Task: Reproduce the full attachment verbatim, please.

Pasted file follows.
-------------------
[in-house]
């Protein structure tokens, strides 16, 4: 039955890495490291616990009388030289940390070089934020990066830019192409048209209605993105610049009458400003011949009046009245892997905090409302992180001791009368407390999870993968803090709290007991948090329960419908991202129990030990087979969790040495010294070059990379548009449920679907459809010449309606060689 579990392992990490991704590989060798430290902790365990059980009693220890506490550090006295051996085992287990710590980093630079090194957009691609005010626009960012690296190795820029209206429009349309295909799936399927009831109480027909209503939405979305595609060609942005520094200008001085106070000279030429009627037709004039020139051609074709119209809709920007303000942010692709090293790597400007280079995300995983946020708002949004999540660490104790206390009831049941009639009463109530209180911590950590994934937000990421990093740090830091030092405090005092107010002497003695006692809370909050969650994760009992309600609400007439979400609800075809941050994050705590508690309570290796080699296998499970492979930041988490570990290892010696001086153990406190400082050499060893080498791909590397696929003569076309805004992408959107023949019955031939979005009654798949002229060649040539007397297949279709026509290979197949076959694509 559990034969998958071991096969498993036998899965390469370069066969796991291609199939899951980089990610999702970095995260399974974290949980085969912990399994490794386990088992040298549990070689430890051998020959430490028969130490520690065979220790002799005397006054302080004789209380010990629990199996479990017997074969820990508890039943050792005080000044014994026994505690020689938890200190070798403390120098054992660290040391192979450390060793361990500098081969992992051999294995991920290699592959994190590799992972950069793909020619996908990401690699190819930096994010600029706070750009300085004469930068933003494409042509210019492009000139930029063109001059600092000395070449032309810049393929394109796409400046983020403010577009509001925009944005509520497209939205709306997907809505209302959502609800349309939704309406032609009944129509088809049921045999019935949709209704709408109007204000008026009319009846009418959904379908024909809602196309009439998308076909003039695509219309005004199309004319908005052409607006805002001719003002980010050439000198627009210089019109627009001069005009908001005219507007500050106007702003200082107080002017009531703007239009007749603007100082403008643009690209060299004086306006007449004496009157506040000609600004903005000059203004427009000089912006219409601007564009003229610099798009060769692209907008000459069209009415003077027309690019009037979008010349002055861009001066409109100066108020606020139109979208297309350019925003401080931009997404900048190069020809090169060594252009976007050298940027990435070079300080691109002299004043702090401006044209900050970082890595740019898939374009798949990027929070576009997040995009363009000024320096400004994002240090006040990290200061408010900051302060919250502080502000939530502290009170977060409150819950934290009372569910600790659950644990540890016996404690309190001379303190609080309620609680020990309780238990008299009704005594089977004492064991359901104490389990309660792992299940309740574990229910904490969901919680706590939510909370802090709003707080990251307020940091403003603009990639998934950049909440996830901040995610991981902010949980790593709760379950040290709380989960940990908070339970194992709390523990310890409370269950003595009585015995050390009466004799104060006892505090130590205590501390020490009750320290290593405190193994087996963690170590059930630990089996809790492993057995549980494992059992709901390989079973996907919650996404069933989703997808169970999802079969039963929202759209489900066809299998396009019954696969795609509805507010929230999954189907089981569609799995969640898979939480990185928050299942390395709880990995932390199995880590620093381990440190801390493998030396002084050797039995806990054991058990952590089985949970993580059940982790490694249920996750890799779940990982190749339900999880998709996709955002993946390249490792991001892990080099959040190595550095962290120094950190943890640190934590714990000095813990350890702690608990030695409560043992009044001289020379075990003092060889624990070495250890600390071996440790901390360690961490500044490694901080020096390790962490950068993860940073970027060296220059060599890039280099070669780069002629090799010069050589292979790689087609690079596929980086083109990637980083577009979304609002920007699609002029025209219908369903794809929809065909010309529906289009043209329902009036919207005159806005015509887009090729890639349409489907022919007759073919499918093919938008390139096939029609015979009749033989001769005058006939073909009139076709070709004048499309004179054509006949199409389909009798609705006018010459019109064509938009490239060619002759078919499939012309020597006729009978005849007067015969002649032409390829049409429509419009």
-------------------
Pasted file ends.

[in-house]
């Protein structure tokens, strides 16, 4: 039955890495490291616990009388030289940390070089934020990066830019192409048209209605993105610049009458400003011949009046009245892997905090409302992180001791009368407390999870993968803090709290007991948090329960419908991202129990030990087979969790040495010294070059990379548009449920679907459809010449309606060689 579990392992990490991704590989060798430290902790365990059980009693220890506490550090006295051996085992287990710590980093630079090194957009691609005010626009960012690296190795820029209206429009349309295909799936399927009831109480027909209503939405979305595609060609942005520094200008001085106070000279030429009627037709004039020139051609074709119209809709920007303000942010692709090293790597400007280079995300995983946020708002949004999540660490104790206390009831049941009639009463109530209180911590950590994934937000990421990093740090830091030092405090005092107010002497003695006692809370909050969650994760009992309600609400007439979400609800075809941050994050705590508690309570290796080699296998499970492979930041988490570990290892010696001086153990406190400082050499060893080498791909590397696929003569076309805004992408959107023949019955031939979005009654798949002229060649040539007397297949279709026509290979197949076959694509 559990034969998958071991096969498993036998899965390469370069066969796991291609199939899951980089990610999702970095995260399974974290949980085969912990399994490794386990088992040298549990070689430890051998020959430490028969130490520690065979220790002799005397006054302080004789209380010990629990199996479990017997074969820990508890039943050792005080000044014994026994505690020689938890200190070798403390120098054992660290040391192979450390060793361990500098081969992992051999294995991920290699592959994190590799992972950069793909020619996908990401690699190819930096994010600029706070750009300085004469930068933003494409042509210019492009000139930029063109001059600092000395070449032309810049393929394109796409400046983020403010577009509001925009944005509520497209939205709306997907809505209302959502609800349309939704309406032609009944129509088809049921045999019935949709209704709408109007204000008026009319009846009418959904379908024909809602196309009439998308076909003039695509219309005004199309004319908005052409607006805002001719003002980010050439000198627009210089019109627009001069005009908001005219507007500050106007702003200082107080002017009531703007239009007749603007100082403008643009690209060299004086306006007449004496009157506040000609600004903005000059203004427009000089912006219409601007564009003229610099798009060769692209907008000459069209009415003077027309690019009037979008010349002055861009001066409109100066108020606020139109979208297309350019925003401080931009997404900048190069020809090169060594252009976007050298940027990435070079300080691109002299004043702090401006044209900050970082890595740019898939374009798949990027929070576009997040995009363009000024320096400004994002240090006040990290200061408010900051302060919250502080502000939530502290009170977060409150819950934290009372569910600790659950644990540890016996404690309190001379303190609080309620609680020990309780238990008299009704005594089977004492064991359901104490389990309660792992299940309740574990229910904490969901919680706590939510909370802090709003707080990251307020940091403003603009990639998934950049909440996830901040995610991981902010949980790593709760379950040290709380989960940990908070339970194992709390523990310890409370269950003595009585015995050390009466004799104060006892505090130590205590501390020490009750320290290593405190193994087996963690170590059930630990089996809790492993057995549980494992059992709901390989079973996907919650996404069933989703997808169970999802079969039963929202759209489900066809299998396009019954696969795609509805507010929230999954189907089981569609799995969640898979939480990185928050299942390395709880990995932390199995880590620093381990440190801390493998030396002084050797039995806990054991058990952590089985949970993580059940982790490694249920996750890799779940990982190749339900999880998709996709955002993946390249490792991001892990080099959040190595550095962290120094950190943890640190934590714990000095813990350890702690608990030695409560043992009044001289020379075990003092060889624990070495250890600390071996440790901390360690961490500044490694901080020096390790962490950068993860940073970027060296220059060599890039280099070669780069002629090799010069050589292979790689087609690079596929980086083109990637980083577009979304609002920007699609002029025209219908369903794809929809065909010309529906289009043209329902009036919207005159806005015509887009090729890639349409489907022919007759073919499918093919938008390139096939029609015979009749033989001769005058006939073909009139076709070709004048499309004179054509006949199409389909009798609705006018010459019109064509938009490239060619002759078919499939012309020597006729009978005849007067015969002649032409390829049409429509419009």